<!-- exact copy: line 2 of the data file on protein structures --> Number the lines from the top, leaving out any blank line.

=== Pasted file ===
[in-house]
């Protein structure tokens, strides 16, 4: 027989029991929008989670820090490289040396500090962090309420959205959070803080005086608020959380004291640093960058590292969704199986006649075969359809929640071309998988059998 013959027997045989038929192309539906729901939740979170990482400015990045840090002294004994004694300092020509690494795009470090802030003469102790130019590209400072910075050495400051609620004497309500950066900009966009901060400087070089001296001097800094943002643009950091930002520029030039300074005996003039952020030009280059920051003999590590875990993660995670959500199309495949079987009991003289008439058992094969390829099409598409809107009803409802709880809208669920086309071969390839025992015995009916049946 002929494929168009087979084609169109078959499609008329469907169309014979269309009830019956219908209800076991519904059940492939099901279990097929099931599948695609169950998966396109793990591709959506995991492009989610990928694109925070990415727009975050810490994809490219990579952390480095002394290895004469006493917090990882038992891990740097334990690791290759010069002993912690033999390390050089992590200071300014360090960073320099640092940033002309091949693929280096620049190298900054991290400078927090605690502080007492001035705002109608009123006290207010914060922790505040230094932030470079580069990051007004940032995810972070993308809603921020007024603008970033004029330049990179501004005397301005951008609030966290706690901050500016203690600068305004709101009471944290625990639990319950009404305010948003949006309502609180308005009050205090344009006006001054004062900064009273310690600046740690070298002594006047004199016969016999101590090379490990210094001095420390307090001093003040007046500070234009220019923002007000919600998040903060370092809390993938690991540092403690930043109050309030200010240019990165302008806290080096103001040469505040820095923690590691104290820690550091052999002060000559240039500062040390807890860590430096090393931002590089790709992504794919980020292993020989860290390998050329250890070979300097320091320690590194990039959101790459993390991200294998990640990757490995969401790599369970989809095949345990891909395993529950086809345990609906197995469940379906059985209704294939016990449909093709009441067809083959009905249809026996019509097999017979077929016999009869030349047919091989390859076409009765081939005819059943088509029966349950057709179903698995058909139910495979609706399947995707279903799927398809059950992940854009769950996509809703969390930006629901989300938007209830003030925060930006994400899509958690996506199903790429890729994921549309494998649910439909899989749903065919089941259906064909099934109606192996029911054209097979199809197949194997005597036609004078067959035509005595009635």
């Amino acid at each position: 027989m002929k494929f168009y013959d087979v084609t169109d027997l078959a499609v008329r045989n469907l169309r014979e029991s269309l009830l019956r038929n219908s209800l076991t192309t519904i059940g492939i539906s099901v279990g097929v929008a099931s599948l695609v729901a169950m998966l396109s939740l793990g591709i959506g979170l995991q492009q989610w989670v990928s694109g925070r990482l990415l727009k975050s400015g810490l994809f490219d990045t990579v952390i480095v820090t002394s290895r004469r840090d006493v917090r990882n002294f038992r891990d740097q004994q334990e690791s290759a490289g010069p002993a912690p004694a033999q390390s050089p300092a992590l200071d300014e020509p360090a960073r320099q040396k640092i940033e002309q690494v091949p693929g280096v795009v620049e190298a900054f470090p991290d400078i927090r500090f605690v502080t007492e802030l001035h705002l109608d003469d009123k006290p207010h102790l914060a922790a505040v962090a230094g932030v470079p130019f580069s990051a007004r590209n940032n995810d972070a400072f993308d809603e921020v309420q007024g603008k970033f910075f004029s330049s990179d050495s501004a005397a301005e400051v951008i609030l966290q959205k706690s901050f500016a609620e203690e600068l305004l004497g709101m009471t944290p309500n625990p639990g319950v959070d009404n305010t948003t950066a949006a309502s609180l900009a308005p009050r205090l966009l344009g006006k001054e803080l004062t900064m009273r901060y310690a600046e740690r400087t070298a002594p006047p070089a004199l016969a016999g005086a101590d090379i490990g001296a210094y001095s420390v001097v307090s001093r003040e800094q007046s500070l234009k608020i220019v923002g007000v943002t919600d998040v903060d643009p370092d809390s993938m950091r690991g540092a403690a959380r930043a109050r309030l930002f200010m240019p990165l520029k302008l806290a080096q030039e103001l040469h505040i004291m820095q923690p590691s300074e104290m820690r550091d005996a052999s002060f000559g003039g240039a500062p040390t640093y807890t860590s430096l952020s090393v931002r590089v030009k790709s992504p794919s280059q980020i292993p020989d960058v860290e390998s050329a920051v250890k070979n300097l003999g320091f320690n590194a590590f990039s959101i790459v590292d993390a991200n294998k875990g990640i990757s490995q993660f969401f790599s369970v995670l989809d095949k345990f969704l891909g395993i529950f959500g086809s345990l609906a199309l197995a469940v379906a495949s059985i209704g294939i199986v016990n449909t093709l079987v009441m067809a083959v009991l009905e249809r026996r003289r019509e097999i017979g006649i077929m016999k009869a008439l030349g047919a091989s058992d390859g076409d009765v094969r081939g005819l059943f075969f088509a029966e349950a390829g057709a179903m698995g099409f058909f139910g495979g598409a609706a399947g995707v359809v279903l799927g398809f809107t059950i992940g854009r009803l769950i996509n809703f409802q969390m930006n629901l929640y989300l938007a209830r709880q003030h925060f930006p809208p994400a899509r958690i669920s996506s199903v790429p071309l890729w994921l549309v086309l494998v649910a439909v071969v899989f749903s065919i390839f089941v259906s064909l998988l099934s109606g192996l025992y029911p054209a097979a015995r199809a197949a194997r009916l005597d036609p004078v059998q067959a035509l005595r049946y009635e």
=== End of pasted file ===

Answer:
């Protein structure tokens, strides 16, 4: 027989029991929008989670820090490289040396500090962090309420959205959070803080005086608020959380004291640093960058590292969704199986006649075969359809929640071309998988059998 013959027997045989038929192309539906729901939740979170990482400015990045840090002294004994004694300092020509690494795009470090802030003469102790130019590209400072910075050495400051609620004497309500950066900009966009901060400087070089001296001097800094943002643009950091930002520029030039300074005996003039952020030009280059920051003999590590875990993660995670959500199309495949079987009991003289008439058992094969390829099409598409809107009803409802709880809208669920086309071969390839025992015995009916049946 002929494929168009087979084609169109078959499609008329469907169309014979269309009830019956219908209800076991519904059940492939099901279990097929099931599948695609169950998966396109793990591709959506995991492009989610990928694109925070990415727009975050810490994809490219990579952390480095002394290895004469006493917090990882038992891990740097334990690791290759010069002993912690033999390390050089992590200071300014360090960073320099640092940033002309091949693929280096620049190298900054991290400078927090605690502080007492001035705002109608009123006290207010914060922790505040230094932030470079580069990051007004940032995810972070993308809603921020007024603008970033004029330049990179501004005397301005951008609030966290706690901050500016203690600068305004709101009471944290625990639990319950009404305010948003949006309502609180308005009050205090344009006006001054004062900064009273310690600046740690070298002594006047004199016969016999101590090379490990210094001095420390307090001093003040007046500070234009220019923002007000919600998040903060370092809390993938690991540092403690930043109050309030200010240019990165302008806290080096103001040469505040820095923690590691104290820690550091052999002060000559240039500062040390807890860590430096090393931002590089790709992504794919980020292993020989860290390998050329250890070979300097320091320690590194990039959101790459993390991200294998990640990757490995969401790599369970989809095949345990891909395993529950086809345990609906197995469940379906059985209704294939016990449909093709009441067809083959009905249809026996019509097999017979077929016999009869030349047919091989390859076409009765081939005819059943088509029966349950057709179903698995058909139910495979609706399947995707279903799927398809059950992940854009769950996509809703969390930006629901989300938007209830003030925060930006994400899509958690996506199903790429890729994921549309494998649910439909899989749903065919089941259906064909099934109606192996029911054209097979199809197949194997005597036609004078067959035509005595009635």